If you’re wondering out this series, check out this post first.
Here are today’s quotes:
Even so, once you have a question that holds your interest, you must pose a tougher one about it: So what? Beyond your own interest in its answer, why would others think it a question worth asking?
This is another one of those quotes that emphasizes the importance of a proper audience and keeping that audience in mind. It also helps to aid the researcher in realizing that there is a reason for what they’re doing beyond a sometimes seemingly menial task.
To make your problem their problem, you must frame it from their point of view, so that they see its costs to them. To do that, imagine that when you pose the condition part of your problem, your reader responds, So what?
This is similar to the previous quote but one that helped me narrow down my somewhat abstract topic to something more concrete, with real-life applications rather than being a little removed with every day life. Asking the question, “So what?” is actually immensely helpful, as odd as it sounds.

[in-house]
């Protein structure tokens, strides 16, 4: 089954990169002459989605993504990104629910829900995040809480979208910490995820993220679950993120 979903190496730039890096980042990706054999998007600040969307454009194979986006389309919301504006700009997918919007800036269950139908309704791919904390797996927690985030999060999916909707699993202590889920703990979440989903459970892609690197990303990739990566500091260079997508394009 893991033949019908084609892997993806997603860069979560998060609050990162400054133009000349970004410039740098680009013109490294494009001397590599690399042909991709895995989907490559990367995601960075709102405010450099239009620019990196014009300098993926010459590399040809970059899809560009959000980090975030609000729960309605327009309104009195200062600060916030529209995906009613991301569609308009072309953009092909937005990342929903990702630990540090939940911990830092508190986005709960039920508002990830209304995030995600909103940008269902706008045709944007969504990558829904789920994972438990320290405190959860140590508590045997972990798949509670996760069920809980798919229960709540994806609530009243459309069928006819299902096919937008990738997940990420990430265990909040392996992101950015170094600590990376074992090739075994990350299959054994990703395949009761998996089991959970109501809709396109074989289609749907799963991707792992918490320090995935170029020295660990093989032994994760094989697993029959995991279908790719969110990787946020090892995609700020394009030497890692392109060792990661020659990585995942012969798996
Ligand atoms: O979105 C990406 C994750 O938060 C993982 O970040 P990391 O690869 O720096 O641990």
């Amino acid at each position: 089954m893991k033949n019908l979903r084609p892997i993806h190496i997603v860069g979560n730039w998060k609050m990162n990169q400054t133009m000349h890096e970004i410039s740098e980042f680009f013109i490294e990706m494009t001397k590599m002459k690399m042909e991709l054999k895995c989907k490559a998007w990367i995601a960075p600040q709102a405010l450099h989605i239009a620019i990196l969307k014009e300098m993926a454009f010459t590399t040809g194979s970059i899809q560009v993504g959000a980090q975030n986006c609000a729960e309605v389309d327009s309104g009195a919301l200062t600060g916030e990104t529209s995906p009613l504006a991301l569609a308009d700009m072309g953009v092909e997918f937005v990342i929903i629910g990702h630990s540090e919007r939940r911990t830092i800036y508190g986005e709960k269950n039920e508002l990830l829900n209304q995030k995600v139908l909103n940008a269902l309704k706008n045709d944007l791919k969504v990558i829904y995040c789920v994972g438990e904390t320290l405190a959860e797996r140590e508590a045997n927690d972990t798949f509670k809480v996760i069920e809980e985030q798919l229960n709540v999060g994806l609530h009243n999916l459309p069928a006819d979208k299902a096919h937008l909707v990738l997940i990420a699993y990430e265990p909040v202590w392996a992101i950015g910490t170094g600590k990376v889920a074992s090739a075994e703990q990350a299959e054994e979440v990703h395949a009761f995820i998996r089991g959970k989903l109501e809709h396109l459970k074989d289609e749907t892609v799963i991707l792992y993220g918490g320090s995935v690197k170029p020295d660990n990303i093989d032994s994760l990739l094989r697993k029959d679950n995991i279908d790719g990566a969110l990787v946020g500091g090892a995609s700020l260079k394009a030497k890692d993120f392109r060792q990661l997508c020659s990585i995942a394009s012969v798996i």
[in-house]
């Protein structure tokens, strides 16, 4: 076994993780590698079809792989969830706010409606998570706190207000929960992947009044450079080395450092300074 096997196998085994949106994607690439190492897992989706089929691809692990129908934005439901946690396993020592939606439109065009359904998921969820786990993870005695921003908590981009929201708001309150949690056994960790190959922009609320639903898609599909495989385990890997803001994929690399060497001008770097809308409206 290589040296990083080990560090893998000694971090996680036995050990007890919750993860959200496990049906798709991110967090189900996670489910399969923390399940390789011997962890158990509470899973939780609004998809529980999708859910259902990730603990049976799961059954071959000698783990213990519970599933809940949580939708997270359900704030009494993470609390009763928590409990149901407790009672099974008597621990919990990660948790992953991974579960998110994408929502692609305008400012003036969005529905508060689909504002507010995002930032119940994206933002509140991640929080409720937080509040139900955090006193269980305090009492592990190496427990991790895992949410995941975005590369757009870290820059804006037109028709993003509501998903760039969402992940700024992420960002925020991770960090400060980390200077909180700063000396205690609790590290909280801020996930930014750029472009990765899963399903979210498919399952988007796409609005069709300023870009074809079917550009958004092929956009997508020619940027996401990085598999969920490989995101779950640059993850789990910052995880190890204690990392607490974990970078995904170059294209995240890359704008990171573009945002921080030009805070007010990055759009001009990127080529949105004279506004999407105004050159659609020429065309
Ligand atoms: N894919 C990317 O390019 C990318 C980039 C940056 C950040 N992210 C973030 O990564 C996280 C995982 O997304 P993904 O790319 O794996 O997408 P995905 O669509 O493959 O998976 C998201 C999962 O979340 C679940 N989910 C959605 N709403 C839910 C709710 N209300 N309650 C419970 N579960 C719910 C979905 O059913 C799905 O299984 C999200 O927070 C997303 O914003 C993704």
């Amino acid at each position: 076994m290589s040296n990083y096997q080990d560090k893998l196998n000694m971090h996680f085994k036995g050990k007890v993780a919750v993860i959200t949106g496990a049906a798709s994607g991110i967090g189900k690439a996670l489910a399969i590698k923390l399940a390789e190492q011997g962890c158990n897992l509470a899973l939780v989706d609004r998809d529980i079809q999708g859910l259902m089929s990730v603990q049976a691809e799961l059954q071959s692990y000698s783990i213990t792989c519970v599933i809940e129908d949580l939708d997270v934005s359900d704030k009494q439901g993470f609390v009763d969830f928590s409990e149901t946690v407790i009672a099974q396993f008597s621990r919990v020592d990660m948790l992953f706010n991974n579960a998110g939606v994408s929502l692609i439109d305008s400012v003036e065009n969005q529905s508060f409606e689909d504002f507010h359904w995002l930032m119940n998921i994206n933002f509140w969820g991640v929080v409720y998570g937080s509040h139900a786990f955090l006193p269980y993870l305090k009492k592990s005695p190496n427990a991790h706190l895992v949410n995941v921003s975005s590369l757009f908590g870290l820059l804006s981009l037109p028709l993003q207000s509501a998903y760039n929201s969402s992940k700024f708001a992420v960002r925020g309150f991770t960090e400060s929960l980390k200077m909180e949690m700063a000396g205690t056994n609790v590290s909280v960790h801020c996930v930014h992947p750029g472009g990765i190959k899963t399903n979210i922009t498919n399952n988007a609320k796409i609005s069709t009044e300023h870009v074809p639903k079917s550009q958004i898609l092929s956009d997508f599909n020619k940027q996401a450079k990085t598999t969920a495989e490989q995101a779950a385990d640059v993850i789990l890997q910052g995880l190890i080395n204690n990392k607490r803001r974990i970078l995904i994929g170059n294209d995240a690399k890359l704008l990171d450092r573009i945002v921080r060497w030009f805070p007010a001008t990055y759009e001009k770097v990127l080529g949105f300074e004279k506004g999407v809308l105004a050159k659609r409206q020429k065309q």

The consequence of a conceptual problem is a second thing that we don’t know or understand because we don’t understand the first one, and that is more significant, more consequential than the first.
This one took me a few read-throughs to actually grasp. We often think that our topic is the be-all-end-all, but every topic relates to something more universal, and it’s that universality that brings readers in and makes them care. Without that, everyone except you will think that what you’re doing is inconsequential.
This section was helpful for me in that it made me want to make my research more meaningful, which, to be fair, is the purpose of research, but one that I can easily lose sight of. I definitely think it will help me tailor my topic to something more grounded.